Baggage Fees

April 24, 2011 by staff 

Baggage Fees, You have already paid and 15, and 20 even and to check your bag on a flight. Then the airline loses. Not even recover their money.

The government wants to change that, the fight against two of the biggest complaints about the airline industry – bad service and the explosion of charges – at a time. Major airlines, who collect and 3.3 million dollars in baggage fees each year, are opposed.

The burden for airlines and 15 to 35 and to check a bag, and 20 to 45 and to check a second and the third and beyond. Most airlines do not provide a refund, even if it takes days to return the suitcase of a passenger. They say the rule would raise prices for everyone.

“I’m going to pay and 25 to deliver the bag to its destination X, should be there waiting,” says Joseph S. Rosenberg, of Roanoke, Virginia, who had to buy a suit late this week after an airline lost his bag on a flight to a business meeting.

“You must return the service failure rate,” says Rosenberg, whose luggage arrived after the meeting.

Transportation Secretary Ray LaHood has implemented a series of rules designed to protect passengers. Last year, the government limited the number of passengers can sit long in the aircraft during ground delays of three hours.

Now the Department of Transportation wants to make pay airline passengers more when they’re bumped off your flight, allow passengers to cancel reservations within 24 hours of reservation without penalty and require better disclosure of fees and surcharges.

Under current rules, if your luggage is missing or is damaged, passengers can request a refund by as part of its property loss claim. But if there is more than a bag of delay, passengers are out of luck.

Two airlines offer a credit – but not a cash refund. Alaska Airlines offers one and credit for future travel or 2,000 frequent flyer miles if your luggage is not in the claim area minutes after the aircraft parks at the door. Delta offers credit and 25 per bag if it does not arrive within 12 hours. Both airlines require a claim form.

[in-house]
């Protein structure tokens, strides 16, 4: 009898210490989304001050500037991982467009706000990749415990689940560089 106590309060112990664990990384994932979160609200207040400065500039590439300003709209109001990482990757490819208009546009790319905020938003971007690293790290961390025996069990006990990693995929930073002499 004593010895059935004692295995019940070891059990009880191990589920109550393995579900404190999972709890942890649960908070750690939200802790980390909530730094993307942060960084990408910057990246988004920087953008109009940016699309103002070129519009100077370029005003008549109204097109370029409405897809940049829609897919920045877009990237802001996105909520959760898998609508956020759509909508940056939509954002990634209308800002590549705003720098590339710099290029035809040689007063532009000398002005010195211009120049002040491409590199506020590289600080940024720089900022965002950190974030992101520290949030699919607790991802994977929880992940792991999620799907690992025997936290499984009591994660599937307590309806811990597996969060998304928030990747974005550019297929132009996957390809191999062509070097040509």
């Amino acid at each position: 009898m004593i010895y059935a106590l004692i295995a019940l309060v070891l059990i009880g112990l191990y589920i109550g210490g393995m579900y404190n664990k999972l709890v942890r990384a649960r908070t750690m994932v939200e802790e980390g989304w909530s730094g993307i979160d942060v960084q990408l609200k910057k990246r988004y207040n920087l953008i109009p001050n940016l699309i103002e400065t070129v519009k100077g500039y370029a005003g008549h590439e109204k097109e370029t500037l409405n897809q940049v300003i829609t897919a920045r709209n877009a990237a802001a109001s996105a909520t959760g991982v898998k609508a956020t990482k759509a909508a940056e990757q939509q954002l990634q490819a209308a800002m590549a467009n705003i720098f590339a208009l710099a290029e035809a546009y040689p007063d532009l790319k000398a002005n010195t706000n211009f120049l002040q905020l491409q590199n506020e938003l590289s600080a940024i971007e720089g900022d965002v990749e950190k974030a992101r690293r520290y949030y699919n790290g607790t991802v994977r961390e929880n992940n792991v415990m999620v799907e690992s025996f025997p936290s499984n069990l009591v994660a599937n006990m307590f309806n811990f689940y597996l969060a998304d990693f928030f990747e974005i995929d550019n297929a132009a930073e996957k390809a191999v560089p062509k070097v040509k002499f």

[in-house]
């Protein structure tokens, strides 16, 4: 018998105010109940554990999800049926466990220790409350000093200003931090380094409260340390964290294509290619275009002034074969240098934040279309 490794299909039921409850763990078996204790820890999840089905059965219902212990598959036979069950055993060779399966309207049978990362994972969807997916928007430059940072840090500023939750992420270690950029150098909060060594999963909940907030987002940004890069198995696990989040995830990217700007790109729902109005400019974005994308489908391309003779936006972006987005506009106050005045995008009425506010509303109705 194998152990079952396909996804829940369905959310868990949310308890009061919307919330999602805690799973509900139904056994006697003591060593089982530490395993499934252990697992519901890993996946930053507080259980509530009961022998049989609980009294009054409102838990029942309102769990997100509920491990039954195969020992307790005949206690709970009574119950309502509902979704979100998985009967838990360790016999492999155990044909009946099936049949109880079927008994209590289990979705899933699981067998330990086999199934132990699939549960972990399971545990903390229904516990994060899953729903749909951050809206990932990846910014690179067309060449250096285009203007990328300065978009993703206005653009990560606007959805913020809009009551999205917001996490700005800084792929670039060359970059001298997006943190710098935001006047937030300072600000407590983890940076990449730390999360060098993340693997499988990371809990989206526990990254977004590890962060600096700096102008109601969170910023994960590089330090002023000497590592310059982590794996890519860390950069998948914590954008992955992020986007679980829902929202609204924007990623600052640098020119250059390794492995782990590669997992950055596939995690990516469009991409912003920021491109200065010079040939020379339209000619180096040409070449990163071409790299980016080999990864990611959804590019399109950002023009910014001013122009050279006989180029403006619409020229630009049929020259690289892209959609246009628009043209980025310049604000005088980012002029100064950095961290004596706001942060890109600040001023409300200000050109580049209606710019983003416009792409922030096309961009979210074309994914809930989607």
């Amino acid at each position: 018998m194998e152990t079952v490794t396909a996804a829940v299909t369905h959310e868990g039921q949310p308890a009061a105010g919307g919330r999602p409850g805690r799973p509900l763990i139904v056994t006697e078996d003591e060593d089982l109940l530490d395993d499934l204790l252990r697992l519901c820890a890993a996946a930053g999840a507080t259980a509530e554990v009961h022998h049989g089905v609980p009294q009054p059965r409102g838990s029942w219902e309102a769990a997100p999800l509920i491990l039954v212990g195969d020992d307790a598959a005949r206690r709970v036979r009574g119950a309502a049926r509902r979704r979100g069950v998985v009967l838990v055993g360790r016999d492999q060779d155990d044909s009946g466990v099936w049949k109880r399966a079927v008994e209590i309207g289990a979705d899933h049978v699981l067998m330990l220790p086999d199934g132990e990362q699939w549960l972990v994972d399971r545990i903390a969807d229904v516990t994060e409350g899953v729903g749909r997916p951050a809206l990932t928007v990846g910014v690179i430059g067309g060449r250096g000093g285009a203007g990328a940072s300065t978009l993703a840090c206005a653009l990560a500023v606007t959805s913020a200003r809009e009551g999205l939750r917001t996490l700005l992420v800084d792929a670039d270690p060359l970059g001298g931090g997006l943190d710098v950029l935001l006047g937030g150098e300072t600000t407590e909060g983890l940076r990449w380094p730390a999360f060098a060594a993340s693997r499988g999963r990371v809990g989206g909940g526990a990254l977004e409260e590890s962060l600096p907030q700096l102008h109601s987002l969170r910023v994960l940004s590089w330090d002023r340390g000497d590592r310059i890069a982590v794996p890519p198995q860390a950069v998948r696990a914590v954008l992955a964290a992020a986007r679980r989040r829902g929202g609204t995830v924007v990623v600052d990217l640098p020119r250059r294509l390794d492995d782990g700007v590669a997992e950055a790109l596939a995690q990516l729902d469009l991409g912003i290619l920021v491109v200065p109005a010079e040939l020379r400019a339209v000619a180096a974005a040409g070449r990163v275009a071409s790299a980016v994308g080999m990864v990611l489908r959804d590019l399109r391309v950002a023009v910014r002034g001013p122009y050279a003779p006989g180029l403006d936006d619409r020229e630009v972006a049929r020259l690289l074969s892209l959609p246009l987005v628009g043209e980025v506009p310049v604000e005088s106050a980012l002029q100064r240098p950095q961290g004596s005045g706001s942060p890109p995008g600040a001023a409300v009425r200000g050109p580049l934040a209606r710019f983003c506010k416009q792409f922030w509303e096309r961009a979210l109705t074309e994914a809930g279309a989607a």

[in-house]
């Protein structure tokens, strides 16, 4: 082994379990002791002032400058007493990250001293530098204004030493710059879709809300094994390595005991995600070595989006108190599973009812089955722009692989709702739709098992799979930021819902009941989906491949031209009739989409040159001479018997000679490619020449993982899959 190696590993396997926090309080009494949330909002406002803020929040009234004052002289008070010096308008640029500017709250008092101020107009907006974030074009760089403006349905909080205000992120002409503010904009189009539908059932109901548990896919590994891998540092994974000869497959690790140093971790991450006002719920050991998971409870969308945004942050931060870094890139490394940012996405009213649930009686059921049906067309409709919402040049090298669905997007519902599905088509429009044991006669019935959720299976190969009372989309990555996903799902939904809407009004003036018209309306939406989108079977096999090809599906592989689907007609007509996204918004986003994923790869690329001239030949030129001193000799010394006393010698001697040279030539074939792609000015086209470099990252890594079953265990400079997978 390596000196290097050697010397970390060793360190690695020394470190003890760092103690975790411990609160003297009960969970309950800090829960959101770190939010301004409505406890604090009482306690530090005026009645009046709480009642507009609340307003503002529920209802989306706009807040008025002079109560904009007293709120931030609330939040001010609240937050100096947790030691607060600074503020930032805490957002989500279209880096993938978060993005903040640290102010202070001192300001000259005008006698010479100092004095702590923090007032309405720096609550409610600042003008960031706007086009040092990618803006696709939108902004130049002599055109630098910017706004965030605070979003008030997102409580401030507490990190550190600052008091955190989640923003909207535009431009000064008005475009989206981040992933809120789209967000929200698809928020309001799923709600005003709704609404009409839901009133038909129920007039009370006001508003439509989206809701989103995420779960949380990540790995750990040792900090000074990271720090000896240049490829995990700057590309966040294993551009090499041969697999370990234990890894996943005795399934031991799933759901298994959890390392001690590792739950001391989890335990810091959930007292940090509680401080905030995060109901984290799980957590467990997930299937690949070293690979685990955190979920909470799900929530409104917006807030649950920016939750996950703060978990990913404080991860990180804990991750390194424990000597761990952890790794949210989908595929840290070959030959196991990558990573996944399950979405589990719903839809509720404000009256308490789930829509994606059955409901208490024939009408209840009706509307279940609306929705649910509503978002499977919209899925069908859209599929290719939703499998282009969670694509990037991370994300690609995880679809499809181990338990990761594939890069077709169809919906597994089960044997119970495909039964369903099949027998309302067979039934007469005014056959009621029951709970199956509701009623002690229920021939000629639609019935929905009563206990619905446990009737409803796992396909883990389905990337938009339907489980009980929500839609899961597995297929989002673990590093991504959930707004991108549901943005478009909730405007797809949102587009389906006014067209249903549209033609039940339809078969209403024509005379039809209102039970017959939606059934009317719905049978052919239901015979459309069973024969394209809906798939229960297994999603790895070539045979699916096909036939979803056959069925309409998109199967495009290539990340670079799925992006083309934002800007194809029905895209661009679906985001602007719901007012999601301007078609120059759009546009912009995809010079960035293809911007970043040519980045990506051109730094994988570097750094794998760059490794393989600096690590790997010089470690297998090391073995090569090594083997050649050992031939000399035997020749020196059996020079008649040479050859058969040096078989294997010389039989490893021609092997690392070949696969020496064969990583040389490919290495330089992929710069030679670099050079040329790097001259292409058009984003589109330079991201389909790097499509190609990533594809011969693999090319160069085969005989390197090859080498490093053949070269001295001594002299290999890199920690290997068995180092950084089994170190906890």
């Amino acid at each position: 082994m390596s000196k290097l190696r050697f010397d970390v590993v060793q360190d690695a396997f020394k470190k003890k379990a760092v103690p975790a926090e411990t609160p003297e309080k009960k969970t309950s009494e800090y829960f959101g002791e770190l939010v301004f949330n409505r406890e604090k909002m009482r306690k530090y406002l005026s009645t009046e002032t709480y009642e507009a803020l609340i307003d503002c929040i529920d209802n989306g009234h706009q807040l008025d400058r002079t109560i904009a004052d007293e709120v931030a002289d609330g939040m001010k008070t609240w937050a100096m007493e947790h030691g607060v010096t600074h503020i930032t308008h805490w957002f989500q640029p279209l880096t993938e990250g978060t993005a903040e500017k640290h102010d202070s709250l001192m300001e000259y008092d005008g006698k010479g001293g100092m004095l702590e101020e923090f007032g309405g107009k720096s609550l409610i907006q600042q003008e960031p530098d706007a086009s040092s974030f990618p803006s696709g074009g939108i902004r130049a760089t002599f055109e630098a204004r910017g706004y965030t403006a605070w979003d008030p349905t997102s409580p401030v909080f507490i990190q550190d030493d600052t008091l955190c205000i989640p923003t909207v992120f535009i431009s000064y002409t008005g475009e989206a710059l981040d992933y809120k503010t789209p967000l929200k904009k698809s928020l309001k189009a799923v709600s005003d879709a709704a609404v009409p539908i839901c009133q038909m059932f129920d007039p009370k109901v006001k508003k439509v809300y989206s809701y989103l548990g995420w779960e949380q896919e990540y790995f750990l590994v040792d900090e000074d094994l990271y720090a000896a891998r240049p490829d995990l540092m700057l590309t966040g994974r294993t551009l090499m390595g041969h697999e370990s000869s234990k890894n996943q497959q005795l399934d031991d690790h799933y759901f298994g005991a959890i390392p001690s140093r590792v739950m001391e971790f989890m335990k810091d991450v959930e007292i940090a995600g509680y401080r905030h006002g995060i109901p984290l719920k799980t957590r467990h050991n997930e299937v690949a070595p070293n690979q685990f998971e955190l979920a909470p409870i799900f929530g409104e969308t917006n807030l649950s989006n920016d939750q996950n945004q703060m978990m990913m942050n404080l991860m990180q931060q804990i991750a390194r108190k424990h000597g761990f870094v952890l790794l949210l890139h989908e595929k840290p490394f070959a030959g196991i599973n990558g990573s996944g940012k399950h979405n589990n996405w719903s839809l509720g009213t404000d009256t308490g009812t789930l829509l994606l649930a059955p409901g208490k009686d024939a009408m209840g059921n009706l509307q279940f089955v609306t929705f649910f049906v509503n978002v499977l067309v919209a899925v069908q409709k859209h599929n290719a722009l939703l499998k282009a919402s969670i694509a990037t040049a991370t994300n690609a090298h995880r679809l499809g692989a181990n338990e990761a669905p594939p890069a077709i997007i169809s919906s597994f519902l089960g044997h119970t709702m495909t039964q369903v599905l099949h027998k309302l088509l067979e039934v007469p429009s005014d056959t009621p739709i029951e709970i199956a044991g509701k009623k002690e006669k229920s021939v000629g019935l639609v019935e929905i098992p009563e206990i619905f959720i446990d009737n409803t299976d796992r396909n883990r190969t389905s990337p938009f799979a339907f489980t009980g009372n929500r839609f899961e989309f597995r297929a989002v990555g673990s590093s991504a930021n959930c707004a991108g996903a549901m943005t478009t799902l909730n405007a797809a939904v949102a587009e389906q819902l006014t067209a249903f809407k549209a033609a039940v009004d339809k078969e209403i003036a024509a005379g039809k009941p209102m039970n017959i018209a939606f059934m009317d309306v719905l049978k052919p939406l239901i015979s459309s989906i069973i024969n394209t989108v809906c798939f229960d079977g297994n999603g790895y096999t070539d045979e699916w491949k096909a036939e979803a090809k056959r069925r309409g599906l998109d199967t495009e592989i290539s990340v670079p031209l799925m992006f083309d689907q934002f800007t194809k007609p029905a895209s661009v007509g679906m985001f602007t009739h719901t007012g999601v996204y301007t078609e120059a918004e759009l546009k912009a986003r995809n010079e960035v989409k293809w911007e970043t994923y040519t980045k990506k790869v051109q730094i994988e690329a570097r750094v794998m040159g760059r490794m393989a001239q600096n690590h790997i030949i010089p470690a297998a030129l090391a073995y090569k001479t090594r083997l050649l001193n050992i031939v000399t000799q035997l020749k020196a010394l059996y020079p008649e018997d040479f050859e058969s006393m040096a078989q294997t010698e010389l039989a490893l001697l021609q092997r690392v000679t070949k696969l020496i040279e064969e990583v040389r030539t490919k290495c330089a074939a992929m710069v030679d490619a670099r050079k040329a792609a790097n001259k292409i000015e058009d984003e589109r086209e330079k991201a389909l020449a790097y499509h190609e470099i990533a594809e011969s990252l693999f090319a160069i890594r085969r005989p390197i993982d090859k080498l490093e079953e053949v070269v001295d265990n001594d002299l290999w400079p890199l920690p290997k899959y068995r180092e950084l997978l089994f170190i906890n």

The airlines prefer the provision of vouchers instead of cash. The credit means that a passenger or bring them additional business or simply redeem the voucher, which costs the airline nothing.

Airlines often offer coupons when looking for volunteers to give up seats on overbooked flights.

U.S. Airlines lost bags at half the rate it did in 2007, before application to revise the rates of baggage. People carry in their bags, making the job easier airlines. However, last year, more than million bags did not arrive on the same flight as its owner.

“Passengers are paying, and 25 for their carrier bags but are not getting any better service. The airlines are only used as a way to increase revenue,” says Nick Gates, who oversees products SITA baggage, a provider of aviation technology.

John Thomas, head of global aviation LEK Consulting, agrees. Now that airlines make money with luggage, he says, can justify spending money to improve technology for monitoring and managing stock more efficiently.

Thomas says the costs of airlines and 15 to 20 and the bag to cover fuel costs and management. A bag of delay costs an average of 100 and to return to its owner, says Gates.

New DOT rule – expected to be released later this month – which requires airlines to refund the fee if the bag is lost or not delivered in a “timely.” Exactly what “appropriate” means to be determined. When the Department of Transportation asked for public comment, a suggestion is that a stock be considered late if not delivered within two hours of the arrival of the passenger.

The Air Transport Association of America, which represents most major airlines, the Transportation Department said that if the fees in baggage – and if they return – a point of competition is best left to the market. Automatic refunds, the group says, will increase costs and lead to higher prices for all passengers.

However, the American Society of Travel Agents of the Department of Transportation said that because regular airlines charge for checked baggage, “is reasonable,” that passengers are offered a refund for delayed bags.

“In the absence of such a requirement,” the group says, “there is few incentives to ensure timely delivery.”

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